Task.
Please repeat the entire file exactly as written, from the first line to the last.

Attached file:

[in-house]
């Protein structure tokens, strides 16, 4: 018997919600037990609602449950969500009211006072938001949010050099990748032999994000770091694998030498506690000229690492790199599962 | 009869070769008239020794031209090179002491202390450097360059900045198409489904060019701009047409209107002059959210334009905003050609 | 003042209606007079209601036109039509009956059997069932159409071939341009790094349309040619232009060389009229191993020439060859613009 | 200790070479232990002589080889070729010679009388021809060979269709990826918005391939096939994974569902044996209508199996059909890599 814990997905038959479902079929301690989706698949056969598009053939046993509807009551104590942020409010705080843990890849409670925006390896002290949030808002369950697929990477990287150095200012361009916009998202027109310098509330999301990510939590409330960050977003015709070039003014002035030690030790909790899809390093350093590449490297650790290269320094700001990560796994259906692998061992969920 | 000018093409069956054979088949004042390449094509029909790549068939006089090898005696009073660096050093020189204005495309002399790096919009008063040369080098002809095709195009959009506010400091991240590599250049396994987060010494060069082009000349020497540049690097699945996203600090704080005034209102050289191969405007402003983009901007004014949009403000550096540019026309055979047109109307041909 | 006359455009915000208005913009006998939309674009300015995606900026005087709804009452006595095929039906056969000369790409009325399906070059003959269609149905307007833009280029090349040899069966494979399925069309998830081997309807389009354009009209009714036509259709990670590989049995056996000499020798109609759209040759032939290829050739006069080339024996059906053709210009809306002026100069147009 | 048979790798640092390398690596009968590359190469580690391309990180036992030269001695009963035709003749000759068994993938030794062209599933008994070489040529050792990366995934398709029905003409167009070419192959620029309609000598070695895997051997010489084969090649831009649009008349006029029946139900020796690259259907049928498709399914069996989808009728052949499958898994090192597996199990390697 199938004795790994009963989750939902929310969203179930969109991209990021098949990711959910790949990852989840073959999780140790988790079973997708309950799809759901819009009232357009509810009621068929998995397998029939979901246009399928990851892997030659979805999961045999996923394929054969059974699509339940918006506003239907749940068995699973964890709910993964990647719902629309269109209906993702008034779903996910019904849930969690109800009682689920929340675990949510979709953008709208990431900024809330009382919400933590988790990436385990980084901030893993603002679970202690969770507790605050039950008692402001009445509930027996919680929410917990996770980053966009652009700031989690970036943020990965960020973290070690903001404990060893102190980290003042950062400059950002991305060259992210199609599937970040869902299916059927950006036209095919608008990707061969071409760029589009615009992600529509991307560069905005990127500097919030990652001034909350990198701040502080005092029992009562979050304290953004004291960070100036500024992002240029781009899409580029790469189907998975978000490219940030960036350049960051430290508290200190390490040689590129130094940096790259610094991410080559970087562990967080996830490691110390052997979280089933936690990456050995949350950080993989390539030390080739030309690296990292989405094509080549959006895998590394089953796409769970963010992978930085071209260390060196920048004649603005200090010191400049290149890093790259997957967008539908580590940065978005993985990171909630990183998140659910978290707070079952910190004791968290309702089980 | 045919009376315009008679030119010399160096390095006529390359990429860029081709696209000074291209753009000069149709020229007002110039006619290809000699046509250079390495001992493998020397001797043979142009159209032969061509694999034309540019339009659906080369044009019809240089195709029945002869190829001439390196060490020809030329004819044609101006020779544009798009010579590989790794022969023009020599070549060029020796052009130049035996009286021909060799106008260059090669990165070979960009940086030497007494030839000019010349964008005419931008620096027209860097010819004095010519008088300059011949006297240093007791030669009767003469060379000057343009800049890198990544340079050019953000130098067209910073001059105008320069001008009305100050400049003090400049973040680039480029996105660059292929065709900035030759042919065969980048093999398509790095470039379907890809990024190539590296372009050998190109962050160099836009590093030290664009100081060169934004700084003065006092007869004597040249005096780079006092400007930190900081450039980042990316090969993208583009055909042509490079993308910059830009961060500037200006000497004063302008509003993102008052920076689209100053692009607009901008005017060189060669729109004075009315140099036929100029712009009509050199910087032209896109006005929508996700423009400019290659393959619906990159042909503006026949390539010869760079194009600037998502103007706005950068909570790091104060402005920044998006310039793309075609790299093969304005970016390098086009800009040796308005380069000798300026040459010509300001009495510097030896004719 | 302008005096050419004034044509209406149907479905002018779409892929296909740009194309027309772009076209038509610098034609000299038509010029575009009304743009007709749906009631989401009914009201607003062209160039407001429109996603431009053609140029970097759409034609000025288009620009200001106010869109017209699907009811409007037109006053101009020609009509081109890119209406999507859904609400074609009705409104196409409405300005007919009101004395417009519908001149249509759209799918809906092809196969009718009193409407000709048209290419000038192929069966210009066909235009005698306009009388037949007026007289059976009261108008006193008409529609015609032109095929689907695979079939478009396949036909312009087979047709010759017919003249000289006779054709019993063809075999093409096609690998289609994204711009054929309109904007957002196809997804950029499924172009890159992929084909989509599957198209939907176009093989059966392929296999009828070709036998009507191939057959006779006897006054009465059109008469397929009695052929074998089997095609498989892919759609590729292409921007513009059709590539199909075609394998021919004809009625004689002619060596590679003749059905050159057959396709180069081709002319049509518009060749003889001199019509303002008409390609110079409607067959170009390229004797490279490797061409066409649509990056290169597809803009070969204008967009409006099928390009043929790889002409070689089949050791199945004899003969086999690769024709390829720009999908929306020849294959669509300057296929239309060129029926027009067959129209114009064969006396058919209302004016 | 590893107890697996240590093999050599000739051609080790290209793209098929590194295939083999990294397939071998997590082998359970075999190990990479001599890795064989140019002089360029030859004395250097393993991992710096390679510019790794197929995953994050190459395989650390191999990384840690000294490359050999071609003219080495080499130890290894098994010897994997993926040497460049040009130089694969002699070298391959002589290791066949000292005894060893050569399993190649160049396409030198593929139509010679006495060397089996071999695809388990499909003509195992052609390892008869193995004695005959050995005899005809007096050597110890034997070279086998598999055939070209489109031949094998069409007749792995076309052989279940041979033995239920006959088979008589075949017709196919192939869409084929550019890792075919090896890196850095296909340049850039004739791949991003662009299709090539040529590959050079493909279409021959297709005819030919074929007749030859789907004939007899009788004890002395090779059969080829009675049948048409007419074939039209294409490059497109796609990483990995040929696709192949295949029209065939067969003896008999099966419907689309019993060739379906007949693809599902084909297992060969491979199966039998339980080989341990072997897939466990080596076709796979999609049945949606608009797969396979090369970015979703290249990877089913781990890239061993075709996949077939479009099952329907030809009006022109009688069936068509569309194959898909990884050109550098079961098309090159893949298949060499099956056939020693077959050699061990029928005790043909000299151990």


[in-house]
């Protein structure tokens, strides 16, 4: 018997919600037990609602449950969500009211006072938001949010050099990748032999994000770091694998030498506690000229690492790199599962 | 009869070769008239020794031209090179002491202390450097360059900045198409489904060019701009047409209107002059959210334009905003050609 | 003042209606007079209601036109039509009956059997069932159409071939341009790094349309040619232009060389009229191993020439060859613009 | 200790070479232990002589080889070729010679009388021809060979269709990826918005391939096939994974569902044996209508199996059909890599 814990997905038959479902079929301690989706698949056969598009053939046993509807009551104590942020409010705080843990890849409670925006390896002290949030808002369950697929990477990287150095200012361009916009998202027109310098509330999301990510939590409330960050977003015709070039003014002035030690030790909790899809390093350093590449490297650790290269320094700001990560796994259906692998061992969920 | 000018093409069956054979088949004042390449094509029909790549068939006089090898005696009073660096050093020189204005495309002399790096919009008063040369080098002809095709195009959009506010400091991240590599250049396994987060010494060069082009000349020497540049690097699945996203600090704080005034209102050289191969405007402003983009901007004014949009403000550096540019026309055979047109109307041909 | 006359455009915000208005913009006998939309674009300015995606900026005087709804009452006595095929039906056969000369790409009325399906070059003959269609149905307007833009280029090349040899069966494979399925069309998830081997309807389009354009009209009714036509259709990670590989049995056996000499020798109609759209040759032939290829050739006069080339024996059906053709210009809306002026100069147009 | 048979790798640092390398690596009968590359190469580690391309990180036992030269001695009963035709003749000759068994993938030794062209599933008994070489040529050792990366995934398709029905003409167009070419192959620029309609000598070695895997051997010489084969090649831009649009008349006029029946139900020796690259259907049928498709399914069996989808009728052949499958898994090192597996199990390697 199938004795790994009963989750939902929310969203179930969109991209990021098949990711959910790949990852989840073959999780140790988790079973997708309950799809759901819009009232357009509810009621068929998995397998029939979901246009399928990851892997030659979805999961045999996923394929054969059974699509339940918006506003239907749940068995699973964890709910993964990647719902629309269109209906993702008034779903996910019904849930969690109800009682689920929340675990949510979709953008709208990431900024809330009382919400933590988790990436385990980084901030893993603002679970202690969770507790605050039950008692402001009445509930027996919680929410917990996770980053966009652009700031989690970036943020990965960020973290070690903001404990060893102190980290003042950062400059950002991305060259992210199609599937970040869902299916059927950006036209095919608008990707061969071409760029589009615009992600529509991307560069905005990127500097919030990652001034909350990198701040502080005092029992009562979050304290953004004291960070100036500024992002240029781009899409580029790469189907998975978000490219940030960036350049960051430290508290200190390490040689590129130094940096790259610094991410080559970087562990967080996830490691110390052997979280089933936690990456050995949350950080993989390539030390080739030309690296990292989405094509080549959006895998590394089953796409769970963010992978930085071209260390060196920048004649603005200090010191400049290149890093790259997957967008539908580590940065978005993985990171909630990183998140659910978290707070079952910190004791968290309702089980 | 045919009376315009008679030119010399160096390095006529390359990429860029081709696209000074291209753009000069149709020229007002110039006619290809000699046509250079390495001992493998020397001797043979142009159209032969061509694999034309540019339009659906080369044009019809240089195709029945002869190829001439390196060490020809030329004819044609101006020779544009798009010579590989790794022969023009020599070549060029020796052009130049035996009286021909060799106008260059090669990165070979960009940086030497007494030839000019010349964008005419931008620096027209860097010819004095010519008088300059011949006297240093007791030669009767003469060379000057343009800049890198990544340079050019953000130098067209910073001059105008320069001008009305100050400049003090400049973040680039480029996105660059292929065709900035030759042919065969980048093999398509790095470039379907890809990024190539590296372009050998190109962050160099836009590093030290664009100081060169934004700084003065006092007869004597040249005096780079006092400007930190900081450039980042990316090969993208583009055909042509490079993308910059830009961060500037200006000497004063302008509003993102008052920076689209100053692009607009901008005017060189060669729109004075009315140099036929100029712009009509050199910087032209896109006005929508996700423009400019290659393959619906990159042909503006026949390539010869760079194009600037998502103007706005950068909570790091104060402005920044998006310039793309075609790299093969304005970016390098086009800009040796308005380069000798300026040459010509300001009495510097030896004719 | 302008005096050419004034044509209406149907479905002018779409892929296909740009194309027309772009076209038509610098034609000299038509010029575009009304743009007709749906009631989401009914009201607003062209160039407001429109996603431009053609140029970097759409034609000025288009620009200001106010869109017209699907009811409007037109006053101009020609009509081109890119209406999507859904609400074609009705409104196409409405300005007919009101004395417009519908001149249509759209799918809906092809196969009718009193409407000709048209290419000038192929069966210009066909235009005698306009009388037949007026007289059976009261108008006193008409529609015609032109095929689907695979079939478009396949036909312009087979047709010759017919003249000289006779054709019993063809075999093409096609690998289609994204711009054929309109904007957002196809997804950029499924172009890159992929084909989509599957198209939907176009093989059966392929296999009828070709036998009507191939057959006779006897006054009465059109008469397929009695052929074998089997095609498989892919759609590729292409921007513009059709590539199909075609394998021919004809009625004689002619060596590679003749059905050159057959396709180069081709002319049509518009060749003889001199019509303002008409390609110079409607067959170009390229004797490279490797061409066409649509990056290169597809803009070969204008967009409006099928390009043929790889002409070689089949050791199945004899003969086999690769024709390829720009999908929306020849294959669509300057296929239309060129029926027009067959129209114009064969006396058919209302004016 | 590893107890697996240590093999050599000739051609080790290209793209098929590194295939083999990294397939071998997590082998359970075999190990990479001599890795064989140019002089360029030859004395250097393993991992710096390679510019790794197929995953994050190459395989650390191999990384840690000294490359050999071609003219080495080499130890290894098994010897994997993926040497460049040009130089694969002699070298391959002589290791066949000292005894060893050569399993190649160049396409030198593929139509010679006495060397089996071999695809388990499909003509195992052609390892008869193995004695005959050995005899005809007096050597110890034997070279086998598999055939070209489109031949094998069409007749792995076309052989279940041979033995239920006959088979008589075949017709196919192939869409084929550019890792075919090896890196850095296909340049850039004739791949991003662009299709090539040529590959050079493909279409021959297709005819030919074929007749030859789907004939007899009788004890002395090779059969080829009675049948048409007419074939039209294409490059497109796609990483990995040929696709192949295949029209065939067969003896008999099966419907689309019993060739379906007949693809599902084909297992060969491979199966039998339980080989341990072997897939466990080596076709796979999609049945949606608009797969396979090369970015979703290249990877089913781990890239061993075709996949077939479009099952329907030809009006022109009688069936068509569309194959898909990884050109550098079961098309090159893949298949060499099956056939020693077959050699061990029928005790043909000299151990």